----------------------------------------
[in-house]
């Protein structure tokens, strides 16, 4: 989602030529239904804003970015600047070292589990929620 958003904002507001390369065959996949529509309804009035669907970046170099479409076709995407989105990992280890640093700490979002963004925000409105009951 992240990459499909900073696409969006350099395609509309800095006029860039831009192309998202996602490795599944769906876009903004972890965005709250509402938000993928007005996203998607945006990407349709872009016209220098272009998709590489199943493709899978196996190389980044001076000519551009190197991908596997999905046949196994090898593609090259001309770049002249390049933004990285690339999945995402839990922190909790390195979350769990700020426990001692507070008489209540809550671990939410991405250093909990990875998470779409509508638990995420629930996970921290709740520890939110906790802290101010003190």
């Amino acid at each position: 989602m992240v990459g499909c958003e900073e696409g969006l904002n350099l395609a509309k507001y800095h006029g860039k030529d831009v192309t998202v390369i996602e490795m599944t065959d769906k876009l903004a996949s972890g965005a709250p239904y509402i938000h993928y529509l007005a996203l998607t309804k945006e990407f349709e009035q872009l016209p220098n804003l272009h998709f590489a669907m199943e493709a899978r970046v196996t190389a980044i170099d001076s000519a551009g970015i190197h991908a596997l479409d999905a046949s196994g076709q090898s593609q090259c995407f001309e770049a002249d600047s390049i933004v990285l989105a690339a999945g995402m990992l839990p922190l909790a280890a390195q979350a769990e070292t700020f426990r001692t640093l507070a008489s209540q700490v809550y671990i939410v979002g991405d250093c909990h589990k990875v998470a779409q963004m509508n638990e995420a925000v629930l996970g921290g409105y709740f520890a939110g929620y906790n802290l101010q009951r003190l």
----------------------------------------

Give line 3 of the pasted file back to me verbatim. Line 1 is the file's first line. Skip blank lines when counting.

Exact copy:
């Amino acid at each position: 989602m992240v990459g499909c958003e900073e696409g969006l904002n350099l395609a509309k507001y800095h006029g860039k030529d831009v192309t998202v390369i996602e490795m599944t065959d769906k876009l903004a996949s972890g965005a709250p239904y509402i938000h993928y529509l007005a996203l998607t309804k945006e990407f349709e009035q872009l016209p220098n804003l272009h998709f590489a669907m199943e493709a899978r970046v196996t190389a980044i170099d001076s000519a551009g970015i190197h991908a596997l479409d999905a046949s196994g076709q090898s593609q090259c995407f001309e770049a002249d600047s390049i933004v990285l989105a690339a999945g995402m990992l839990p922190l909790a280890a390195q979350a769990e070292t700020f426990r001692t640093l507070a008489s209540q700490v809550y671990i939410v979002g991405d250093c909990h589990k990875v998470a779409q963004m509508n638990e995420a925000v629930l996970g921290g409105y709740f520890a939110g929620y906790n802290l101010q009951r003190l």